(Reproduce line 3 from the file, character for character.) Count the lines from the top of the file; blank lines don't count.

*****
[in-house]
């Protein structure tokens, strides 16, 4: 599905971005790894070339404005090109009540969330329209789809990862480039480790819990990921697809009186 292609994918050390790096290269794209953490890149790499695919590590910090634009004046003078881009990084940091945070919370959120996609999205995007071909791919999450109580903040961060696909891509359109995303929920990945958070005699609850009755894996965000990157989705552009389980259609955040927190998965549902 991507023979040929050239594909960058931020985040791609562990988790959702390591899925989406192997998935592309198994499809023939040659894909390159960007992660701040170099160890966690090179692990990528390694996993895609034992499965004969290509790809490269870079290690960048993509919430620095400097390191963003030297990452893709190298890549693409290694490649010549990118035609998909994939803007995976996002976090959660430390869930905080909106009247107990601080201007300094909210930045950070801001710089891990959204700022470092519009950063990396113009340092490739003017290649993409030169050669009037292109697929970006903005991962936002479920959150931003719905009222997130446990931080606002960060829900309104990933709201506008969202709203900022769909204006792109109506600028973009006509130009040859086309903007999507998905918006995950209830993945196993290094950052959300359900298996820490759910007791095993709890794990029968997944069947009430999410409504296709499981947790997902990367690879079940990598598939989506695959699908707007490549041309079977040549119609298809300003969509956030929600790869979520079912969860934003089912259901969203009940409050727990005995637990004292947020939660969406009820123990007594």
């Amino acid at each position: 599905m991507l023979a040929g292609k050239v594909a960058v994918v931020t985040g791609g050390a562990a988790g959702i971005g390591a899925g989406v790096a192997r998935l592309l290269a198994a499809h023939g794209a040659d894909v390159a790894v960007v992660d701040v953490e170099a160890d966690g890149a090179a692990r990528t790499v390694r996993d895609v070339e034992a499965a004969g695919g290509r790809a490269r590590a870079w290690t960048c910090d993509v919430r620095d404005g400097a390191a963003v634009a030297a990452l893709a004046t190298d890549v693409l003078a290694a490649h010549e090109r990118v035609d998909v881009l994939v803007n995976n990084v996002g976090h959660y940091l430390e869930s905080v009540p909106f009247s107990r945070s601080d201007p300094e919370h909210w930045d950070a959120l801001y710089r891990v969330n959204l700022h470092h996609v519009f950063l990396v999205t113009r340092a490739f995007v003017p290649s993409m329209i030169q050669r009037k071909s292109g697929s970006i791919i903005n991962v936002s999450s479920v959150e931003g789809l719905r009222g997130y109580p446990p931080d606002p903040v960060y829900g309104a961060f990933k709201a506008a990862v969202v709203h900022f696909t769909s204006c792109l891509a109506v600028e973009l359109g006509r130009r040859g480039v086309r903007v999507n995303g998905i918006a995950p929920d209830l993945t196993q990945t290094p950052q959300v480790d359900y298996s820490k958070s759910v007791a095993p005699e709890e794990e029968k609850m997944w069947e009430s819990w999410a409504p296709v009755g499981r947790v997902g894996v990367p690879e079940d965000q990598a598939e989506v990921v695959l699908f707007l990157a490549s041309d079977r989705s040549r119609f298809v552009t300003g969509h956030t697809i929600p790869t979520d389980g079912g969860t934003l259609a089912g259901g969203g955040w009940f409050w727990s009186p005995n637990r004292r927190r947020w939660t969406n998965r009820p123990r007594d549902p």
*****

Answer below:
């Amino acid at each position: 599905m991507l023979a040929g292609k050239v594909a960058v994918v931020t985040g791609g050390a562990a988790g959702i971005g390591a899925g989406v790096a192997r998935l592309l290269a198994a499809h023939g794209a040659d894909v390159a790894v960007v992660d701040v953490e170099a160890d966690g890149a090179a692990r990528t790499v390694r996993d895609v070339e034992a499965a004969g695919g290509r790809a490269r590590a870079w290690t960048c910090d993509v919430r620095d404005g400097a390191a963003v634009a030297a990452l893709a004046t190298d890549v693409l003078a290694a490649h010549e090109r990118v035609d998909v881009l994939v803007n995976n990084v996002g976090h959660y940091l430390e869930s905080v009540p909106f009247s107990r945070s601080d201007p300094e919370h909210w930045d950070a959120l801001y710089r891990v969330n959204l700022h470092h996609v519009f950063l990396v999205t113009r340092a490739f995007v003017p290649s993409m329209i030169q050669r009037k071909s292109g697929s970006i791919i903005n991962v936002s999450s479920v959150e931003g789809l719905r009222g997130y109580p446990p931080d606002p903040v960060y829900g309104a961060f990933k709201a506008a990862v969202v709203h900022f696909t769909s204006c792109l891509a109506v600028e973009l359109g006509r130009r040859g480039v086309r903007v999507n995303g998905i918006a995950p929920d209830l993945t196993q990945t290094p950052q959300v480790d359900y298996s820490k958070s759910v007791a095993p005699e709890e794990e029968k609850m997944w069947e009430s819990w999410a409504p296709v009755g499981r947790v997902g894996v990367p690879e079940d965000q990598a598939e989506v990921v695959l699908f707007l990157a490549s041309d079977r989705s040549r119609f298809v552009t300003g969509h956030t697809i929600p790869t979520d389980g079912g969860t934003l259609a089912g259901g969203g955040w009940f409050w727990s009186p005995n637990r004292r927190r947020w939660t969406n998965r009820p123990r007594d549902p």